• Emergent temporary vascular access during cardiopulmonary
resuscitation or during the treatment of uncompensated shock when
unable to insert an intravenous line.
• Volume resuscitation.
• Administration of blood and blood products.
• Administration of fluids and electrolytes.
• Administration of medications.
• Infusion of inotropes and pressors.
• Sampling of blood and bone marrow.
• Do not insert in a recently fractured bone.
• Do not insert through an infected site.
• Osteogenesis imperfecta.
• Intraosseous needle (18 or 20 gauge) or bone
marrow aspiration needle.
• Povidone, chlorhexidine, and alcohol wipes.
• Extension tubing.
• Do not place hands under the site of insertion.
• Avoid administration of bone marrow–suppressing drugs.
• Avoid prolonged use. Replace with an intravenous line after the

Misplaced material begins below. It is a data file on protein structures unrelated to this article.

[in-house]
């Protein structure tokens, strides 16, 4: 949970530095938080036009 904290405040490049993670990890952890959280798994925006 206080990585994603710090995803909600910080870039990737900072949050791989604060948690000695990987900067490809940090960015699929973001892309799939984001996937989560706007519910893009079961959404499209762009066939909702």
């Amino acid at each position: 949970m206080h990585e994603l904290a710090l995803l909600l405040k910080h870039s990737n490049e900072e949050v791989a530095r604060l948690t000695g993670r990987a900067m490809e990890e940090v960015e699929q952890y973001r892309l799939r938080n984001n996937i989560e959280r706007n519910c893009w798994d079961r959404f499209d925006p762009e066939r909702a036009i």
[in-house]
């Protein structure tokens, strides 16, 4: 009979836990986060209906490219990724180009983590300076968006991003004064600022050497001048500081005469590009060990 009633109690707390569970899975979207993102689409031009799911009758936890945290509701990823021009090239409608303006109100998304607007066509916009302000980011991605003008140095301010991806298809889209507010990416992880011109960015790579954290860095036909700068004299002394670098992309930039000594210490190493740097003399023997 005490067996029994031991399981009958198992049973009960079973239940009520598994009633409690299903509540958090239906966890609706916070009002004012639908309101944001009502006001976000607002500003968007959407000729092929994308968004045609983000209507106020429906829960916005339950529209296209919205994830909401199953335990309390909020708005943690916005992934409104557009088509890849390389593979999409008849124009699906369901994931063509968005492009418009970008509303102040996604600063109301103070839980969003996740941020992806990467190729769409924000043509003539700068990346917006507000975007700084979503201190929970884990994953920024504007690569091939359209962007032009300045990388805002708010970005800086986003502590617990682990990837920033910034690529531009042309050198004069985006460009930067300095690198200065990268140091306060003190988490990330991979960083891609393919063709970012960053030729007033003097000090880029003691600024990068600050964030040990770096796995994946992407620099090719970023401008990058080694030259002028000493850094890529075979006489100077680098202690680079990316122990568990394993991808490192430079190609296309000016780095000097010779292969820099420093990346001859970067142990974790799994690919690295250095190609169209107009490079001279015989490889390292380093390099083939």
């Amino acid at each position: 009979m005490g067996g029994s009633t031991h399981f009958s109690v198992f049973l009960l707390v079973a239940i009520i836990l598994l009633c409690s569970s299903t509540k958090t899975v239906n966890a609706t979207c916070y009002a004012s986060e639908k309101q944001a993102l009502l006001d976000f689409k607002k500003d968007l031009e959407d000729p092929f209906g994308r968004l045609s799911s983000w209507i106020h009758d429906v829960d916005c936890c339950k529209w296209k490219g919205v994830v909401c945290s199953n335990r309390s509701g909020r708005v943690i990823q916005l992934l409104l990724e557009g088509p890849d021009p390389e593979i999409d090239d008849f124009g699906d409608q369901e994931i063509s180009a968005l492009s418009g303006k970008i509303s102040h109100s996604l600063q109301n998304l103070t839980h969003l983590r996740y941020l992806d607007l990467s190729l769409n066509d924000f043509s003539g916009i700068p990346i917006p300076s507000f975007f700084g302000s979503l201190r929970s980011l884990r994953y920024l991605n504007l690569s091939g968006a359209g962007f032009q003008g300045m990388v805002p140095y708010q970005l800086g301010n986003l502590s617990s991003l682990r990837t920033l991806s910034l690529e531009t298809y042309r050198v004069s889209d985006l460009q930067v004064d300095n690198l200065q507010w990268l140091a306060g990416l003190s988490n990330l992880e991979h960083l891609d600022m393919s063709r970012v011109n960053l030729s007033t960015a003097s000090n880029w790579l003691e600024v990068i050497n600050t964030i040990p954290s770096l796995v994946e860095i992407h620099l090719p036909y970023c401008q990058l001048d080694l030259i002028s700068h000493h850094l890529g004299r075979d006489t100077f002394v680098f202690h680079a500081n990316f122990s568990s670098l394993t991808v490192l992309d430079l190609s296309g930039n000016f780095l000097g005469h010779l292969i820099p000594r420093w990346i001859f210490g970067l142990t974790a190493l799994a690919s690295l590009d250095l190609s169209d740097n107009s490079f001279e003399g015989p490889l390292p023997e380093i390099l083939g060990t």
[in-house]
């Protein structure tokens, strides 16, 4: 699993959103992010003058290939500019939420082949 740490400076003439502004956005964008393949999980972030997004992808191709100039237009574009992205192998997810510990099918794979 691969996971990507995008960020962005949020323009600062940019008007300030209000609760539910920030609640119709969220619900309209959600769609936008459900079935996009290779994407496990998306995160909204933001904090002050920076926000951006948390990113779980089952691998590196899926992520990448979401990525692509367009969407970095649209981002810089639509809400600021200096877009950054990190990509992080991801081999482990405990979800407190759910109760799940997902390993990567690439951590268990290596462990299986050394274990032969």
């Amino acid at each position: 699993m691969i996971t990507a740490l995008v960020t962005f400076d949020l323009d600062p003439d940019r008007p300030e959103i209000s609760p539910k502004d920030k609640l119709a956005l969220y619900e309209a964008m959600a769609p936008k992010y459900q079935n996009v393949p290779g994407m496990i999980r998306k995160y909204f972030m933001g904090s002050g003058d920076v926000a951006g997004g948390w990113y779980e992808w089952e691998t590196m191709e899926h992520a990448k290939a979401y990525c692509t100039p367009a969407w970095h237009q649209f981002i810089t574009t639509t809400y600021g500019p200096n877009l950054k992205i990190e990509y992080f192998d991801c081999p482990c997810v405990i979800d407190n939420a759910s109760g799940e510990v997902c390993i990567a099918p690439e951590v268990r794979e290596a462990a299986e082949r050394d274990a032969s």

patient is stabilized.
• A properly placed unsupported needle will remain upright.
• Fluid should flow freely through the needle, and the line should
flush without resistance.
• Introduce yourself to the parents and the patient.
• Explain the procedure.
• Choose the most appropriate site.
• Inject local anesthetic if the patient is conscious.
• Support the site of insertion over a firm surface.
• Hold the extremity above and below the insertion site.
• Position the patient with the selected site closest to where you
Sites of Intraosseous Insertion
• Medial flat surface of the anterior tibia 1–2
cm below the tibial tuberosity.
• Direct the needle caudally to avoid the growth plate.
• Alternate site is the distal femur.
• Sanitize or wash your hands thoroughly and don
• Use universal precautions or isolation precautions as appropriate.
• Cleanse the site with antiseptic solution.
• Support the leg on a firm surface and have an assistant support
the leg above and below the insertion site.
• Ensure no hand is under the site....
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